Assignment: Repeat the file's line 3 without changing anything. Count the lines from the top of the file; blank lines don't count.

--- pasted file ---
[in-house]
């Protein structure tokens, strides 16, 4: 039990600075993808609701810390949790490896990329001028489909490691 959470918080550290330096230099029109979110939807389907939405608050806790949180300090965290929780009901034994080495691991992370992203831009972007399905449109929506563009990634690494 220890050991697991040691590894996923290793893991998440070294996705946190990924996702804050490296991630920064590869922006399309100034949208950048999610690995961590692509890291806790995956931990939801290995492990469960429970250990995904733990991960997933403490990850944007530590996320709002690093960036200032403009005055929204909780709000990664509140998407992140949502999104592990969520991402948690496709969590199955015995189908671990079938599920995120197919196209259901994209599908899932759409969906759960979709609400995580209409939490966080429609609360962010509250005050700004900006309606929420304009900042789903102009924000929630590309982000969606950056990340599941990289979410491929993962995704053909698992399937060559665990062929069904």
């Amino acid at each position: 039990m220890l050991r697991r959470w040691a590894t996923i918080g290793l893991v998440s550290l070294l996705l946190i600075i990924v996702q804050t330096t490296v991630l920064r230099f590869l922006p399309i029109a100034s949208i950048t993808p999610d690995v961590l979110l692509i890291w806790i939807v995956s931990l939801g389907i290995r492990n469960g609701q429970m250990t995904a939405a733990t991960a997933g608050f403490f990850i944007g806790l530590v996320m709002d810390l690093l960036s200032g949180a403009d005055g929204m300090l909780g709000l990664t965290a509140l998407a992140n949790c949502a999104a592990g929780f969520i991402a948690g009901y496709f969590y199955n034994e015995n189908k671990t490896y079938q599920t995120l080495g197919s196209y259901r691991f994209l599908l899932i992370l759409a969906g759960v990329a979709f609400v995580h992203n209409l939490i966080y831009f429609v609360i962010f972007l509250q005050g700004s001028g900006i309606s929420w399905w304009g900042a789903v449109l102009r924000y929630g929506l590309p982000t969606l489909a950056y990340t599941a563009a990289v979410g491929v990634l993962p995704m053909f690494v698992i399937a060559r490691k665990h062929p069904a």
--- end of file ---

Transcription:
């Amino acid at each position: 039990m220890l050991r697991r959470w040691a590894t996923i918080g290793l893991v998440s550290l070294l996705l946190i600075i990924v996702q804050t330096t490296v991630l920064r230099f590869l922006p399309i029109a100034s949208i950048t993808p999610d690995v961590l979110l692509i890291w806790i939807v995956s931990l939801g389907i290995r492990n469960g609701q429970m250990t995904a939405a733990t991960a997933g608050f403490f990850i944007g806790l530590v996320m709002d810390l690093l960036s200032g949180a403009d005055g929204m300090l909780g709000l990664t965290a509140l998407a992140n949790c949502a999104a592990g929780f969520i991402a948690g009901y496709f969590y199955n034994e015995n189908k671990t490896y079938q599920t995120l080495g197919s196209y259901r691991f994209l599908l899932i992370l759409a969906g759960v990329a979709f609400v995580h992203n209409l939490i966080y831009f429609v609360i962010f972007l509250q005050g700004s001028g900006i309606s929420w399905w304009g900042a789903v449109l102009r924000y929630g929506l590309p982000t969606l489909a950056y990340t599941a563009a990289v979410g491929v990634l993962p995704m053909f690494v698992i399937a060559r490691k665990h062929p069904a």